What does getting bumped mean?
– “Getting bumped” is the common term most people use when they are denied boarding on a flight because there is no room for them on the plane even though they have a reservation. The Airlines often “overbook” and sell more than 100% of a particular flight’s seats because they know that some of the people with reservations won’t show up for the flight. Sometimes everyone does show up and this means that there won’t be enough seats to go around and someone must be left behind. Those left behind have been “bumped” from the flight and will have to take a later flight.
What is the difference between voluntary and involuntary bumping?
– You may think this is too obvious, but with voluntary bumping you choose to give up your seat on your flight for some form of compensation (usually travel vouchers or cash) and with involuntary bumping you are forced to give up your seat. However, there is another very important difference between these two types of bumping. Those that are involuntarily bumped are protected under specific Federal Aviation Administration guidelines that spell out the minimum amount of compensation and other protection for passengers that are involuntarily bumped. If you volunteer to be bumped, you are simply agreeing to take a deal from the Airline. This “deal” is not regulated and will depend on upon the Airline’s gate attendants and your negotiation skills.
What happens to my checked luggage if I get bumped?
– It may fly ahead on the plane you were supposed to take. Even though they’ll probably promise to keep it for you at your destination airport until you catch up, you might want to consider keeping your luggage with you, especially if you are unsure on when you will be making it to that destination. You will at least want to confirm that they are making arrangements to protect your luggage at your destination. If it’s already loaded on the plane, but the plane hasn’t left, see if the luggage can be taken off the plane and returned to you. Although, you might not want to get stuck watching your luggage while you wait for another flight, allowing your luggage to travel ahead can increase the chance it will disappear. You may also need the items in your luggage if you can’t make it on another flight and you get stuck with an unexpected overnight stay.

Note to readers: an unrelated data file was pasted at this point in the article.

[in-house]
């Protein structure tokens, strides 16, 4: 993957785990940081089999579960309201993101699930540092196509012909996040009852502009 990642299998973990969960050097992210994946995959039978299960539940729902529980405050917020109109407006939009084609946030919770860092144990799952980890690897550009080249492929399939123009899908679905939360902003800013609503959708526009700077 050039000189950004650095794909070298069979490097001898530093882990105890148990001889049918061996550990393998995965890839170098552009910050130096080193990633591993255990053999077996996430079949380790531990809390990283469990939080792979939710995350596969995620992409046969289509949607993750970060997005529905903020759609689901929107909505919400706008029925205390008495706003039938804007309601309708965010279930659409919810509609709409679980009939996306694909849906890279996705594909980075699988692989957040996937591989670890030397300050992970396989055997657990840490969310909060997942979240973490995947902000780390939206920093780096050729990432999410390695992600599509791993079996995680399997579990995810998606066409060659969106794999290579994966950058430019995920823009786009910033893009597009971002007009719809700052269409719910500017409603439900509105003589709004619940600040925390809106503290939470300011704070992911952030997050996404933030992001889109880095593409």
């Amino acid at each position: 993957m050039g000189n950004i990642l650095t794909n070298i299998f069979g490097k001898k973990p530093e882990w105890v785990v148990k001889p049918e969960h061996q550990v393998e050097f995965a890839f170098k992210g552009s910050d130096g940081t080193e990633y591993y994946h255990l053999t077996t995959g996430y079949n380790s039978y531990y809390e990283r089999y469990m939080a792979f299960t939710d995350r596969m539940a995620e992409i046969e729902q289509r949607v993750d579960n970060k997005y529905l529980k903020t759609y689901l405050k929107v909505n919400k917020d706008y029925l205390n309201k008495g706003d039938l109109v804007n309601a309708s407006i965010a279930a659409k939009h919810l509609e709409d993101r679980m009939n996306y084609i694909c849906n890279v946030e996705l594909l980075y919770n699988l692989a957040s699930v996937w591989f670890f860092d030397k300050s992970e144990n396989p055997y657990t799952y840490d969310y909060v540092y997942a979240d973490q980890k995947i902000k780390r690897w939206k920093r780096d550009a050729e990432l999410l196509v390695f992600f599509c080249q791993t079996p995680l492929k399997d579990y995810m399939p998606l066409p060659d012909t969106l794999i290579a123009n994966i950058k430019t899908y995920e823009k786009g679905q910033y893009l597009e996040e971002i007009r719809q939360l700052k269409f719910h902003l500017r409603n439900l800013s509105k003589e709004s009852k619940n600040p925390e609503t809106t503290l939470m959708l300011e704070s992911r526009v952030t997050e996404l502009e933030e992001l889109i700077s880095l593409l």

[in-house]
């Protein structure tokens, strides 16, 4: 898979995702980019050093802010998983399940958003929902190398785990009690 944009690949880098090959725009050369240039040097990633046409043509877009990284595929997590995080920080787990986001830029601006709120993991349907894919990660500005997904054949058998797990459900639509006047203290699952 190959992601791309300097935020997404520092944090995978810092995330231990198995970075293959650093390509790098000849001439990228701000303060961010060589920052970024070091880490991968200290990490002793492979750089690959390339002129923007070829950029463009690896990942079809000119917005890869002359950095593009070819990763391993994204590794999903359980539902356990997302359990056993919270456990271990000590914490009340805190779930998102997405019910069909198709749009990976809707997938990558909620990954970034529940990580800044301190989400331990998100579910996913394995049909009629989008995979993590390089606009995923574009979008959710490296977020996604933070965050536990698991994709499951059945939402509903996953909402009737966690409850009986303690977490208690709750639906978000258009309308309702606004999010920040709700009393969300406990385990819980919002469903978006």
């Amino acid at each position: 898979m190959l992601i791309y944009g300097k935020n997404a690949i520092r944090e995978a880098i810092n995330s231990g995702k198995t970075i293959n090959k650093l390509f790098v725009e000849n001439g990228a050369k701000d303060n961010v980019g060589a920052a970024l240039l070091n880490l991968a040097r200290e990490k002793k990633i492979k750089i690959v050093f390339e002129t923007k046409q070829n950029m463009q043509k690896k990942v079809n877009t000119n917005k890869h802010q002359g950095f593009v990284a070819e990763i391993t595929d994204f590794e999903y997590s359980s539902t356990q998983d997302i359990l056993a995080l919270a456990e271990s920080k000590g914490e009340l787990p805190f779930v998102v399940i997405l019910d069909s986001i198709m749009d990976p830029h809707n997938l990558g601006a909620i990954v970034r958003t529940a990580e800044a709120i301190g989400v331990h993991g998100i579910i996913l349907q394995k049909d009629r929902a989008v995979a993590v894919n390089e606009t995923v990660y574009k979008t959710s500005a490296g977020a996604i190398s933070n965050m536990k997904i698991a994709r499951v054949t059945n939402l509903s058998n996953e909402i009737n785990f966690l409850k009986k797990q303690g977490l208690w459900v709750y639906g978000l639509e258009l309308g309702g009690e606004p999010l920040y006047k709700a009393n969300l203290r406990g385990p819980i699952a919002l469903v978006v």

How can I avoid being bumped?
– Avoid using an Airline that oversells too much and ends up bumping many of its passengers.
– Keep up with the news and see if your Airline is facing any upcoming labor negotiations. If they are in negotiation near the time you are planning your trip, you might want to use another Airline in case yours has a work stoppage or slowdown.
– Check the weather conditions that are common along your route to see if you can plan your trip to avoid periods when foul weather causes delayed and cancelled flights. Delayed and especially cancelled flights will fill up other flights and that can cause the need for an Airline to bump passengers.
– Avoid peak travel times.
– Fly nonstop or with the least amount of connections possible. Each time you land and take off, you increase your chances to get bumped. If you do have to include connecting flights, try to make them at the least congested airports. Limiting your stops will also help you to avoid the possibility of a misconnection.
– Consider flying earlier in the day so you’ll have more options remaining through out the day to complete your trip if you do get bumped.
– Avoid booking the last flight of the day. This is especially important on peak flight days when many flights end up being overbooked. Often, fewer people are willing to volunteer to be bumped from the last flight of the day since they will have to end up waiting until the next morning to leave. Since this increases your chances of being involuntarily bumped, plan on arriving to the last flight of the day even earlier than you would for other flights. Also, note that many Airlines have a policy against paying for a hotel stay at your flight’s origin if you are delayed overnight.
– Don’t buy standby or open tickets to travel during peak travel times.
– If you fear you may get bumped, consider using a paper ticket over an electronic ticket. If you need to transfer to another Airline to continue your trip, a paper ticket can save you time. Most Airlines are not yet able to transfer passengers flying on e-tickets without first taking the time to switch them to a paper ticket.
– Try to get a seat assignment when you book your flight.
– Confirm your reservation and verify that the Airline has all the correct information.
– It’s not the cheapest way to go, but flying first class, full fare or business class will get you a better shot at seats, especially among the last to arrive.
– Join an Airline’s elite member club or frequent flyer programs.
– Arrive early and confirm your seat assignment since the latest to get there will be the most likely to be left out.